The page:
Depending on their age and circumstances, this could cost significantly more than having taken out two single policies at the outset.
How to find the right life insurance for you
For most simple life insurance needs, there isn’t a great deal of difference between one policy to another.
However, it’s important to consider how insurers may underwrite people with specific medical conditions, so a good analysis of the market and the true price of the cover is vital for those without a completely clean bill of health.
You can buy life insurance by phone, from comparison sites online or directly from a company.
But you can also go to an independent financial adviser, who can calculate how much your family is likely to need.
With This is Money’s life insurance comparison service powered by Cavendish Online you can choose to go it alone for the cheapest payments, or get guidance, or full advice if you need help and are happy to pay more.
Phil Jeynes, of life insurance comparison site UnderwriteMe, said: ‘Advice is often free and easy to obtain, so if there’s any doubt in someone’s mind about the right policy for them, I’d advocate getting it.
‘Often people say they don’t need advice because what they’re buying is very straightforward, but having an expert view of your needs even if just to confirm your decisions is a good idea.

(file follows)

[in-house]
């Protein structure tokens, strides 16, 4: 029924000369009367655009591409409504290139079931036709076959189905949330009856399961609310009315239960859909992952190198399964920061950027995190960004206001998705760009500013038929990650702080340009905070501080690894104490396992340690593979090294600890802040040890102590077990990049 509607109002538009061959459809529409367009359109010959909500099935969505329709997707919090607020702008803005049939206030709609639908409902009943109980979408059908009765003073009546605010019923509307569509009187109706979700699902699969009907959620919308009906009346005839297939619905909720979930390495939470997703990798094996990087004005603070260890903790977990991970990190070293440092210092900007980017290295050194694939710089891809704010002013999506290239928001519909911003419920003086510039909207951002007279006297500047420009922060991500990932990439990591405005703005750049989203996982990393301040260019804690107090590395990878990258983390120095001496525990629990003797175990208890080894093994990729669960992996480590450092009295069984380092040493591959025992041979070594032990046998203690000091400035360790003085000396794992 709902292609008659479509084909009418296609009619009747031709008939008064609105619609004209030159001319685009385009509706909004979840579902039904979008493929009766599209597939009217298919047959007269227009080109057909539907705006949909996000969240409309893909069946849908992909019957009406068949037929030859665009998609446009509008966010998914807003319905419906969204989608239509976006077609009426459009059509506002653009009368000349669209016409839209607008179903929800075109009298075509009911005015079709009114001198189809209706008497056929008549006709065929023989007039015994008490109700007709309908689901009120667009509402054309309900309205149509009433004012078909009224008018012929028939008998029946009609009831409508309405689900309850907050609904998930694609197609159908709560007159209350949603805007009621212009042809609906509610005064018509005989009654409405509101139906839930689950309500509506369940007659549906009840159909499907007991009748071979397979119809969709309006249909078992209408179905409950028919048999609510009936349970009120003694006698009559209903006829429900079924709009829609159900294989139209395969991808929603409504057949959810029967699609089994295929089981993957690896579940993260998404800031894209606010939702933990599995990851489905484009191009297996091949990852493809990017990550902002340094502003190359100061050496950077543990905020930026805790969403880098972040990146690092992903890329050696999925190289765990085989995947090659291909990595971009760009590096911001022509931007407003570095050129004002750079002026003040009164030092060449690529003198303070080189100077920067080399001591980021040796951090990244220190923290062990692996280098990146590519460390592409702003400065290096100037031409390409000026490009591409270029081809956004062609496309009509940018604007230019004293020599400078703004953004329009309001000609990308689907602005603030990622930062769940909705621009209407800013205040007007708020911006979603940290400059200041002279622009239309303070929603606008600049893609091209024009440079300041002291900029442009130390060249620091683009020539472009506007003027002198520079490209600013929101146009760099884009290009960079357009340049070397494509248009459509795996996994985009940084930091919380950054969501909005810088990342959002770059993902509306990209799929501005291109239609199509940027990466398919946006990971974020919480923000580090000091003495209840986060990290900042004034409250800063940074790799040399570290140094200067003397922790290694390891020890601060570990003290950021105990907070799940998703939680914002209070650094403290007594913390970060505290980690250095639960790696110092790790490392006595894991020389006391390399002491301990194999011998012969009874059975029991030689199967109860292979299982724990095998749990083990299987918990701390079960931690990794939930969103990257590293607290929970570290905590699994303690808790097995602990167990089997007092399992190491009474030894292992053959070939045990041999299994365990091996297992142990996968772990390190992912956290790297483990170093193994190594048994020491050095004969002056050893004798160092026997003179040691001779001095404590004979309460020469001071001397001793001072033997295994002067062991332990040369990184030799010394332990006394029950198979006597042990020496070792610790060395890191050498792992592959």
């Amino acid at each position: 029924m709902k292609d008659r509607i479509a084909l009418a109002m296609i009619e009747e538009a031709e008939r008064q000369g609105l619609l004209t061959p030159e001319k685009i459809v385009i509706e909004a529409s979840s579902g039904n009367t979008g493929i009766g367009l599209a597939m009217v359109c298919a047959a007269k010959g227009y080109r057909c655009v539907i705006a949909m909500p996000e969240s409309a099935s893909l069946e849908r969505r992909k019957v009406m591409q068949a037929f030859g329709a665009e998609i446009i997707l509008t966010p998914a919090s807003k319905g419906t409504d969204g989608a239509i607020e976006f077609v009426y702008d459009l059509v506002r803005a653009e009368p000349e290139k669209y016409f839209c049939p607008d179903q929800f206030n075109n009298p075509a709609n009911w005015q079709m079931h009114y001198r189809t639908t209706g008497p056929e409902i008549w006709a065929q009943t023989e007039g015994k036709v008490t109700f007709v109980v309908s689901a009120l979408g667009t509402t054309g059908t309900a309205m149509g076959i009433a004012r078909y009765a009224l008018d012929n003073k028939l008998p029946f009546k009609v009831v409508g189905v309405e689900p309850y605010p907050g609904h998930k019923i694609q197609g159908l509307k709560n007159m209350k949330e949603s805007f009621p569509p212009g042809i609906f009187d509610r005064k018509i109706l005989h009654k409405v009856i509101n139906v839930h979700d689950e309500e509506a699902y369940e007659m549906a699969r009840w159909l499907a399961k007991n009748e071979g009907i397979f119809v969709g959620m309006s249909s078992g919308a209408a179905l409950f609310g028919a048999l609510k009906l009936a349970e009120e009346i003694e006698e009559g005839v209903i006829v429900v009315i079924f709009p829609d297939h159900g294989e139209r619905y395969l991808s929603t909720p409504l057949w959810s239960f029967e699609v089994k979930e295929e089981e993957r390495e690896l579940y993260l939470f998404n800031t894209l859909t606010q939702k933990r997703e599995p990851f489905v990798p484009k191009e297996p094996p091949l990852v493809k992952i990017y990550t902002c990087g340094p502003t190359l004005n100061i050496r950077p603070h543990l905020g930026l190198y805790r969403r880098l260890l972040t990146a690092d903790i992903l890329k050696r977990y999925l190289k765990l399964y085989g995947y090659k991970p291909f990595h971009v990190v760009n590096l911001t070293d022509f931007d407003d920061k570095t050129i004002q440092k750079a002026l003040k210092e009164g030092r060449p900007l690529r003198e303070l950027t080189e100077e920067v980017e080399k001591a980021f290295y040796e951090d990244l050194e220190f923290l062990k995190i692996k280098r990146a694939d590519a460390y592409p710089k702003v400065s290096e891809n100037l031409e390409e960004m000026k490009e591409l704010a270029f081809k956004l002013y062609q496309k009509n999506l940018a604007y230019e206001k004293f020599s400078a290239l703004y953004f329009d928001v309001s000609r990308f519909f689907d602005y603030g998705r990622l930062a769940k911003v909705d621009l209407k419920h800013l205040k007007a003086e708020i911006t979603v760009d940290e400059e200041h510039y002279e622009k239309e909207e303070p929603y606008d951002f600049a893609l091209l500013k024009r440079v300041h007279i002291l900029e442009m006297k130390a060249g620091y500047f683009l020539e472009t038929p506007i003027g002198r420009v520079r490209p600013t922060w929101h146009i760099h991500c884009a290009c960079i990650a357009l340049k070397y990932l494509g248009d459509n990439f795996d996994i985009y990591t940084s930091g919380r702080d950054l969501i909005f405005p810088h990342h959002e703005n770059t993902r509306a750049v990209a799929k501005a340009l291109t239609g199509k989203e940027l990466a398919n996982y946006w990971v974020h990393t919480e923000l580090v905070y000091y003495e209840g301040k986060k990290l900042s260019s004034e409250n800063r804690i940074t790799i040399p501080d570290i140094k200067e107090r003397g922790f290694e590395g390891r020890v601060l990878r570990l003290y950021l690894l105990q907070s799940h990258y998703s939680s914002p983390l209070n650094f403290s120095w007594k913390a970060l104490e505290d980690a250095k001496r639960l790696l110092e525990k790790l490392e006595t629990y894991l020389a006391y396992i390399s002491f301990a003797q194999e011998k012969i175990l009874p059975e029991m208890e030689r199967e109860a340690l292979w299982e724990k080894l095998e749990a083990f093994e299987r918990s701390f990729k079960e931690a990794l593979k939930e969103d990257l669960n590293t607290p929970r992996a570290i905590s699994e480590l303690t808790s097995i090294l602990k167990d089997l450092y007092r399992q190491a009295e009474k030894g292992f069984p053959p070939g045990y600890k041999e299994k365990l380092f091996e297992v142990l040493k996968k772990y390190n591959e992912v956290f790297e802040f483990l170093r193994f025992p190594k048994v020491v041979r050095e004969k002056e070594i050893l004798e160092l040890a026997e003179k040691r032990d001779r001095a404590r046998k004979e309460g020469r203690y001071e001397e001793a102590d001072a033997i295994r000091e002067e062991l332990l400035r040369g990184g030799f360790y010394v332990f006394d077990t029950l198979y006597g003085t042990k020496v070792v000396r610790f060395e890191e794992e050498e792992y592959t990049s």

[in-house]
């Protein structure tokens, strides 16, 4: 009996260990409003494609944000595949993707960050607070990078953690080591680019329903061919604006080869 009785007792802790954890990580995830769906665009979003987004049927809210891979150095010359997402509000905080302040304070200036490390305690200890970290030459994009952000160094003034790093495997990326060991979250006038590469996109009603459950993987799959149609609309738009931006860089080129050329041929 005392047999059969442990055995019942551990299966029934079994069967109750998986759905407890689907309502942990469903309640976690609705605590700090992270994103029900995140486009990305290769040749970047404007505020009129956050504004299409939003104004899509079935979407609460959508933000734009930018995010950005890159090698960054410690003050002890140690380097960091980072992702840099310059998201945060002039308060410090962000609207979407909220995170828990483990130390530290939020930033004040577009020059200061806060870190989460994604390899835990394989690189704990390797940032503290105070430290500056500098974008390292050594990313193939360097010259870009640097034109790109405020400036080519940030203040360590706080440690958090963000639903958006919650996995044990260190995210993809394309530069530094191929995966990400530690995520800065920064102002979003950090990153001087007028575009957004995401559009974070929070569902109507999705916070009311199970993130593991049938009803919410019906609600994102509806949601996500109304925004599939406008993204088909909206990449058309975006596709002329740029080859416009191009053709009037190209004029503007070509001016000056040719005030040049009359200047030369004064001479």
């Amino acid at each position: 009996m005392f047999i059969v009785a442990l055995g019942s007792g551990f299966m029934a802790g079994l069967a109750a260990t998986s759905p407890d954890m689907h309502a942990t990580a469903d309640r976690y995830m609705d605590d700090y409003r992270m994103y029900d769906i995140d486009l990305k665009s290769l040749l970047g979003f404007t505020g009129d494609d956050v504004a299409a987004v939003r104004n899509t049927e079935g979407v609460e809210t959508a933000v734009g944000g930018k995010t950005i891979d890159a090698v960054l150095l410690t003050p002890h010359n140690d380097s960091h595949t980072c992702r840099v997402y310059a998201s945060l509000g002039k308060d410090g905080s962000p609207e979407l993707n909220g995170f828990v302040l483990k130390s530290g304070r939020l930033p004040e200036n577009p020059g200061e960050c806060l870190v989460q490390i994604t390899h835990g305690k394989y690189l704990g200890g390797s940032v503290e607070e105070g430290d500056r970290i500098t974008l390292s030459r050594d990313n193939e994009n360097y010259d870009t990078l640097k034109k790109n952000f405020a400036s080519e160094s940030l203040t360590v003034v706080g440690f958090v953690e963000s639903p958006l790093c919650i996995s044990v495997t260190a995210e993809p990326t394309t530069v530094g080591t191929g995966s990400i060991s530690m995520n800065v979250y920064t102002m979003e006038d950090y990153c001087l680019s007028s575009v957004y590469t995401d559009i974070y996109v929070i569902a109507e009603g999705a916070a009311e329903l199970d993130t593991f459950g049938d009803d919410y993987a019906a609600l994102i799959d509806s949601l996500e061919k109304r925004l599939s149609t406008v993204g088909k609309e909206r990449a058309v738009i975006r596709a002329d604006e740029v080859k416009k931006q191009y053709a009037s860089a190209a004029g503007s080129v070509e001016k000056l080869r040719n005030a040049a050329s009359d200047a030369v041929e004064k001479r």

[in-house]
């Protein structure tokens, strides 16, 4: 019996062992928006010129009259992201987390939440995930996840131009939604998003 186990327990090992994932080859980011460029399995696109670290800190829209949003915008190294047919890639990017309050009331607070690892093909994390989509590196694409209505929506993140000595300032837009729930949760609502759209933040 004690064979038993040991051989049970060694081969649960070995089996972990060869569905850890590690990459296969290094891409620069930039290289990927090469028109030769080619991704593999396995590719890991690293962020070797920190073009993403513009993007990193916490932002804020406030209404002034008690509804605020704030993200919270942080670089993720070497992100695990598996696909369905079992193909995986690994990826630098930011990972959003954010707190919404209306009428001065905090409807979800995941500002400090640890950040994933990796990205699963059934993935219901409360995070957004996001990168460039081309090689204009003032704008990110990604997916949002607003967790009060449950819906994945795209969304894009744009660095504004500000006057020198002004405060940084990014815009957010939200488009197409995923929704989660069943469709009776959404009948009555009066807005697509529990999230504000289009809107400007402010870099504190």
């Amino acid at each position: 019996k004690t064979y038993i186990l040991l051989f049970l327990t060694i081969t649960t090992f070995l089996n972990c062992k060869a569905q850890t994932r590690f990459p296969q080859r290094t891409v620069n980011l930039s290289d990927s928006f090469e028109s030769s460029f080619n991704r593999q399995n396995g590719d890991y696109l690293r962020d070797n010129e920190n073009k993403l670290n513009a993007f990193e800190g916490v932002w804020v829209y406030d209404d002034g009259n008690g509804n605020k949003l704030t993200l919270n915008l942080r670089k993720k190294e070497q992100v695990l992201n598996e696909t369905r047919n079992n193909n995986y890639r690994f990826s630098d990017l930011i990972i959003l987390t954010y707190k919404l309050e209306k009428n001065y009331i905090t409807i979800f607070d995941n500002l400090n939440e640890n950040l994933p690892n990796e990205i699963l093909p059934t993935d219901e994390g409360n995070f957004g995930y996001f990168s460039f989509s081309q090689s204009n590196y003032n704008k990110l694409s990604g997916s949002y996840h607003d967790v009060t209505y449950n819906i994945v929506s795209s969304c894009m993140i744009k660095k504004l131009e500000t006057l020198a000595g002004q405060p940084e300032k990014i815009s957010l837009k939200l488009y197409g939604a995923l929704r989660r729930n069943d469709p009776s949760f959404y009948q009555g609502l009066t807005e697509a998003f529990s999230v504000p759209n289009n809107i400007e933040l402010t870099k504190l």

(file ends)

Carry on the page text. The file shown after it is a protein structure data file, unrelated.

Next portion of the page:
‘For those who prefer to do their own research and buy for themselves, a good non-advised specialist or one of the price comparison websites are the places to look.’
Unhealthy lifestyle choices such as smoking or obesity will result in higher premiums
One thing to look out for is policies that carry ancillary benefits, such as the option to reduce premiums, or gain rewards for looking after your health, or third party benefits like counselling and mental health support.
Insurers can differ on speed of payout and service in general, so a look at something like an independent Defaqto rating is a good idea.
The price of life cover can vary by provider, but don’t assume that the price you’re initially quoted is exactly what you’ll end up paying.
Some comparison services will just generate an indicative quote. Others use technology to underwrite up front.
Are there any free options?